Climate Action

1.3 billion tonnes of food wasted each year, says UN study.

As much as 1.3 billion tonnes of food is wasted each year, meaning huge amounts of resources are used in vain and large quantities of greenhouse gases are emitted needlessly, according to a new UN study. Much of the waste comes from the developed world, bringing the debate surrounding supermarkets selling of only good looking food.

  • 12 May 2011
  • Websolutions

As much as 1.3 billion tonnes of food is wasted each year, along with huge amounts of resources used in production, says a UN study.

This loss of almost a third of all food produced for human consumption, not only equates to a waste of resources including water, land and labour, but also mean needless emitting of greenhouse gases during agriculture, contributing to climate change.

The report found 222 million tones of waste are produced each year in rich countries, almost the same amount as the entire net food production of sub-Saharan Africa, and asks the question, should supermarkets sell ugly food?

Making the distinction between food loss – taking place in the production and harvest of food, and in post-harvest and processing stages – and food waste – taking place at retail and consumer stages, finding 40 per cent of richer countries waste came at these later stages.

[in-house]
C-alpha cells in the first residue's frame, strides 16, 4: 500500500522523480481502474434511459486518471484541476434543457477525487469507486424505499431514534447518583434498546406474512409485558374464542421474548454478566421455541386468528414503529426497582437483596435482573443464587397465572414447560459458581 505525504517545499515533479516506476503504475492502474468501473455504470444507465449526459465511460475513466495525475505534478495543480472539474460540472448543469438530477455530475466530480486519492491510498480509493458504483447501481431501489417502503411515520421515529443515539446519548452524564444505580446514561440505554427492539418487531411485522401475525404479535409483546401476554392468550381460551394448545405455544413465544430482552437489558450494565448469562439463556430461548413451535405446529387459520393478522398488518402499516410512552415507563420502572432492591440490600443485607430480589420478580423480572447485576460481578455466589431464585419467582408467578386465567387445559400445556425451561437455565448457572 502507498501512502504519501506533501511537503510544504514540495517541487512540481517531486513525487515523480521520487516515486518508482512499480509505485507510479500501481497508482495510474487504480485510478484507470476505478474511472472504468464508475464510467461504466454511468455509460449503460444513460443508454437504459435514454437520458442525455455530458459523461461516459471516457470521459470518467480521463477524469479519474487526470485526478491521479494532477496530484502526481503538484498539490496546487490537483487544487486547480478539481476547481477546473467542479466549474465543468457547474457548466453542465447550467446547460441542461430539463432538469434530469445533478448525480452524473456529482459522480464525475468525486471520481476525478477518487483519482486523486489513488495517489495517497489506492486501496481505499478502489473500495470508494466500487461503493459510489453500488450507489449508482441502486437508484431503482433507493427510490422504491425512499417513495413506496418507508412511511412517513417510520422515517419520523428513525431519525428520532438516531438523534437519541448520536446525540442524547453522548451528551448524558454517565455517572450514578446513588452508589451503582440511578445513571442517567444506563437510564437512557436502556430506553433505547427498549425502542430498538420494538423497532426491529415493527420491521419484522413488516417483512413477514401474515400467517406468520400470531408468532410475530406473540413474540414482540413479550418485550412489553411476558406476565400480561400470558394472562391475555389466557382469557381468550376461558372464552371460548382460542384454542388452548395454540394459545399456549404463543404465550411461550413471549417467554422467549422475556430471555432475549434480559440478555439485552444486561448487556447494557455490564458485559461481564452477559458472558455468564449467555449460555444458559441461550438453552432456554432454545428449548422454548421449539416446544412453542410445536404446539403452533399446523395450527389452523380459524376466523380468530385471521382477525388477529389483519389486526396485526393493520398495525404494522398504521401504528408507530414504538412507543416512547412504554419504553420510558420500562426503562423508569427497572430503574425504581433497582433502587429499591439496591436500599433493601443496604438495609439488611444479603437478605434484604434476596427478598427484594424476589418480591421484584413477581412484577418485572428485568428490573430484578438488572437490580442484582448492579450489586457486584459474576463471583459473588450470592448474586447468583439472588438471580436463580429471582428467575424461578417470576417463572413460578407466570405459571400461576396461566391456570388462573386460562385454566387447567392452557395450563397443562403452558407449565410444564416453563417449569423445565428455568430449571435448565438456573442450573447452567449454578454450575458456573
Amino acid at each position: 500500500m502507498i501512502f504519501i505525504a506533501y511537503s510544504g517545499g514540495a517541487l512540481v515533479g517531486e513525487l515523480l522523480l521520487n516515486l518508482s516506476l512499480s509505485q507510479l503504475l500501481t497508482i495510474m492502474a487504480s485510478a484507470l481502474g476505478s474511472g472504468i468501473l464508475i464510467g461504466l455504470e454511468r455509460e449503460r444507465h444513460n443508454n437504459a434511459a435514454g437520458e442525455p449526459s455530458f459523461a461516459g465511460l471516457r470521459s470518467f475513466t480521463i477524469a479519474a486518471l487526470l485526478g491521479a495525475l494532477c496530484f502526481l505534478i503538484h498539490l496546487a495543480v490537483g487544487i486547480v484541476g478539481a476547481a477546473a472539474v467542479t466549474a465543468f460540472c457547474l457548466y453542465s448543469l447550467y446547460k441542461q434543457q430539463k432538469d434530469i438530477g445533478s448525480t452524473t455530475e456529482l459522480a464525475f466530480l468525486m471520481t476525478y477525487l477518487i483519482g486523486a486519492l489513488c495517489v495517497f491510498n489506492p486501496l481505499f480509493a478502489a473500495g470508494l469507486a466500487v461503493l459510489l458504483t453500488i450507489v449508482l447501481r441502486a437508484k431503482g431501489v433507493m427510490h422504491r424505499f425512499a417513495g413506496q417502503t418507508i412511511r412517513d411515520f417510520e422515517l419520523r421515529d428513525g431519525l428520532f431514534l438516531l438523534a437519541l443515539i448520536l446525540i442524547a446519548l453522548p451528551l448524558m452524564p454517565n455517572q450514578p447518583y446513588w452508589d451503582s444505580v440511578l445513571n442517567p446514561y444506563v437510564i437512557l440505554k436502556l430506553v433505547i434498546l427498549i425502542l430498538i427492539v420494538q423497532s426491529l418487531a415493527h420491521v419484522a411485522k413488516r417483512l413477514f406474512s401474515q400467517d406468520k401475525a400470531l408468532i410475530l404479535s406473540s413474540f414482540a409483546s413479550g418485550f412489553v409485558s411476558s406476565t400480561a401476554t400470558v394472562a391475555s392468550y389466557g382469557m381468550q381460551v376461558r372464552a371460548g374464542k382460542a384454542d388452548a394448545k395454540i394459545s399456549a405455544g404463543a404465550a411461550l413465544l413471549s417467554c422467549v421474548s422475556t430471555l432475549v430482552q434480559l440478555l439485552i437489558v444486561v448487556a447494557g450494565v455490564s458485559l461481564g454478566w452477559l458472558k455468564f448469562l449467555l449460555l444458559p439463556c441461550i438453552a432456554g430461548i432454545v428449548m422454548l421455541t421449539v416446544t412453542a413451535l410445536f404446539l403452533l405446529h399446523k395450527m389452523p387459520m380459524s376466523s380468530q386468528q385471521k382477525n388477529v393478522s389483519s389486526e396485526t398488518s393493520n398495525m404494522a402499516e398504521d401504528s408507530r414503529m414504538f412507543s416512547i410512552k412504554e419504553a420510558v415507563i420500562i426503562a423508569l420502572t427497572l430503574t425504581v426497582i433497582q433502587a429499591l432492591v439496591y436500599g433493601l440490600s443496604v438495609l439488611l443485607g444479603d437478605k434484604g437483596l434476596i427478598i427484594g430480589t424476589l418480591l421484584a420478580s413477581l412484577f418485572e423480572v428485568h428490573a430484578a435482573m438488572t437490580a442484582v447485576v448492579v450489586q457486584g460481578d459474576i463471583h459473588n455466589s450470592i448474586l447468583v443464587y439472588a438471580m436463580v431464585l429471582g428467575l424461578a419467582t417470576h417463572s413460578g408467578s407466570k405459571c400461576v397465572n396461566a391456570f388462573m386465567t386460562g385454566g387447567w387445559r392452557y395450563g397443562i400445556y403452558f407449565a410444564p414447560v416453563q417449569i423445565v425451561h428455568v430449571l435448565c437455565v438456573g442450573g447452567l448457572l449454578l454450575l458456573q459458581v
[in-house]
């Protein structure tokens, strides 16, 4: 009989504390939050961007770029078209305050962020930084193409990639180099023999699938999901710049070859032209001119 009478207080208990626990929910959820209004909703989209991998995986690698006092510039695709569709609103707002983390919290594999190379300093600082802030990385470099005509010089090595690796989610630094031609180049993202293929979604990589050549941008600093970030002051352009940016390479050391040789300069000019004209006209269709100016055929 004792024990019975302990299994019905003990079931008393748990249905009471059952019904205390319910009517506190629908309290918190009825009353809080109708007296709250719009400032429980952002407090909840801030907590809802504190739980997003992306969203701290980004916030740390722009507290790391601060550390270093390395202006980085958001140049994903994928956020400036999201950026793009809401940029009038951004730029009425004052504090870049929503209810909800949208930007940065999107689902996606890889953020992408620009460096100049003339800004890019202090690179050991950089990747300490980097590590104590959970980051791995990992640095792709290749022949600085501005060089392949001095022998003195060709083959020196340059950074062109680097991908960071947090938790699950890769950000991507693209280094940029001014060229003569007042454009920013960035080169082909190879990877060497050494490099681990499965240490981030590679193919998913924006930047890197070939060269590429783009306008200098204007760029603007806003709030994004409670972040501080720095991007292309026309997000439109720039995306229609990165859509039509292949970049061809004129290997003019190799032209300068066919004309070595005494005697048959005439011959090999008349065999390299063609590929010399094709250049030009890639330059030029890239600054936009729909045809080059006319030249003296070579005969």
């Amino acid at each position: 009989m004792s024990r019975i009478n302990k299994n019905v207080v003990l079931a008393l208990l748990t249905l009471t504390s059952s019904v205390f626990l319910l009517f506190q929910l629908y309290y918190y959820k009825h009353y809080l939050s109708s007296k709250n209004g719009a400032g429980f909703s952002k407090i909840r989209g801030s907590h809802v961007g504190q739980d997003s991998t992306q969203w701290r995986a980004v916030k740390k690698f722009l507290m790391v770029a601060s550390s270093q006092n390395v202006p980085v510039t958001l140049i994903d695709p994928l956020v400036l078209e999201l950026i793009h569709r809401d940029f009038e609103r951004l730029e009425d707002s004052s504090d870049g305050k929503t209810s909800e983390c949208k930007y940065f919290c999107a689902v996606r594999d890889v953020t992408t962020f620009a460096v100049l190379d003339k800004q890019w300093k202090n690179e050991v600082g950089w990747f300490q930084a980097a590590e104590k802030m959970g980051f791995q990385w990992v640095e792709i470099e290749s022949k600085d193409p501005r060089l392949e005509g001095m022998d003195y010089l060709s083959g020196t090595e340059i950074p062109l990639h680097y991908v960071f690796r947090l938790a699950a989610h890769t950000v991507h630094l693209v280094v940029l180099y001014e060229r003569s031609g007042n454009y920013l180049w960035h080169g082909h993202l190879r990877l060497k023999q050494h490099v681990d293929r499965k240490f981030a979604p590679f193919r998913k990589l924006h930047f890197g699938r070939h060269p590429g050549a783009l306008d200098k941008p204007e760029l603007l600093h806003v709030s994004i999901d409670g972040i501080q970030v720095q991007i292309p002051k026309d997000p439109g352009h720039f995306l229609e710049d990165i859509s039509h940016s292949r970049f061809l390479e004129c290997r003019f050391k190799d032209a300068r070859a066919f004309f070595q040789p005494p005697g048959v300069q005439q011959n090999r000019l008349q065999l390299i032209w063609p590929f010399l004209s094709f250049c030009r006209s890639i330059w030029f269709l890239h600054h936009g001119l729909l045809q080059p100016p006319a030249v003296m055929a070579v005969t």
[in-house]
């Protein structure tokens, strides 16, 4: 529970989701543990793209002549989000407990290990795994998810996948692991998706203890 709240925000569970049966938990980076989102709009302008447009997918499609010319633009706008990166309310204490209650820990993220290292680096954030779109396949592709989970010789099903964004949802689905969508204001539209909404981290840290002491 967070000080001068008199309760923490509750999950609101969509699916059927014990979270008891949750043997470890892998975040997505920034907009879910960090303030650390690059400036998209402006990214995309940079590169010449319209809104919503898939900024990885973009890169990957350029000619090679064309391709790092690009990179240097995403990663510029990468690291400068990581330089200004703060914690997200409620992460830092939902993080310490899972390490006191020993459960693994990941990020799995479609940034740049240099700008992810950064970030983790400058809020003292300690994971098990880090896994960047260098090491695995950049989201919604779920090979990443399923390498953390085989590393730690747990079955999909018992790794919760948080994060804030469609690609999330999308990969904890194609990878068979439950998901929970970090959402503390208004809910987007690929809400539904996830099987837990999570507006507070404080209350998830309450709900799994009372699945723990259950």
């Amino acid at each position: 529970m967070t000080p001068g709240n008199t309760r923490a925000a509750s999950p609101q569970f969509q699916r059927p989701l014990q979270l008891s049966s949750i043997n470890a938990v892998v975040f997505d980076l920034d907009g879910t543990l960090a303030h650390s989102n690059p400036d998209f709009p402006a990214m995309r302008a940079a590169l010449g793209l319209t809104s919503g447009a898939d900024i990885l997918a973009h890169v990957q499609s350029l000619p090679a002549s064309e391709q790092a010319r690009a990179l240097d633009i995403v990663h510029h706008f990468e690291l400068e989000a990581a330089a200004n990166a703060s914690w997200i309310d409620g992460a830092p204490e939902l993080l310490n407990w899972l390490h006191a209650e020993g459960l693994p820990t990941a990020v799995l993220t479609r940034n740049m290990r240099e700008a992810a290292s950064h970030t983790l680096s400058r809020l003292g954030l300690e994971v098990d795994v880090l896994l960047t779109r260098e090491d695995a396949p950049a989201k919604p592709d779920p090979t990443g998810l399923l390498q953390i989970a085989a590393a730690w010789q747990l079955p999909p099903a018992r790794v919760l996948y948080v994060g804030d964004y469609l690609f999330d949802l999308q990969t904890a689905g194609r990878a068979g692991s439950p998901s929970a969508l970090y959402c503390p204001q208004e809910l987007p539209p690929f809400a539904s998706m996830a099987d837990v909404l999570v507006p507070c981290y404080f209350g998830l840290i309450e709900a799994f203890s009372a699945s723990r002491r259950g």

This is due to consumers and retailers throwing away edible food products. The highest levels of waste are seen in higher income families, blamed on poor planning, over-sized ready meals and restaurant buffets, and promotions, with all promoting buying more than is needed.

However, the need for supermarkets to sell the best looking food is also highlighted as a problem. With surveys showing consumers would be willing to buy imperfect food, the report promotes farmers selling directly to markets and consumers, where the appearance level does not need to be so high.

The report also highlights a need to find good use for the food thrown away, for example charity organizations could work with retailers to collect the products disposed of which are still safe and nutritious.

It also highlights education and initiatives to change consumer attitudes. Rich consumers should be taught that throwing food away is unnecessary.

In developing countries a different picture emerges, where 40 per cent of losses occurring at the post-harvest and processing levels.

Reducing loses in these areas, through a better transport infrastructure and increased use of technology – for example fridges – would impact both livelihoods and food security. The report highlights that these losses translate into a loss in income for small farmers and higher prices for consumers.

The report called for a strengthened food supply chain in developing countries, assisting farmers to link directly to buyers and investing more in the infrastructure surrounding agriculture.

The report was produced on behalf of the UN Food and Agriculture Organisation by the Swedish Institute for Food and Biotechnology.


Image: Naughty Architect | flickr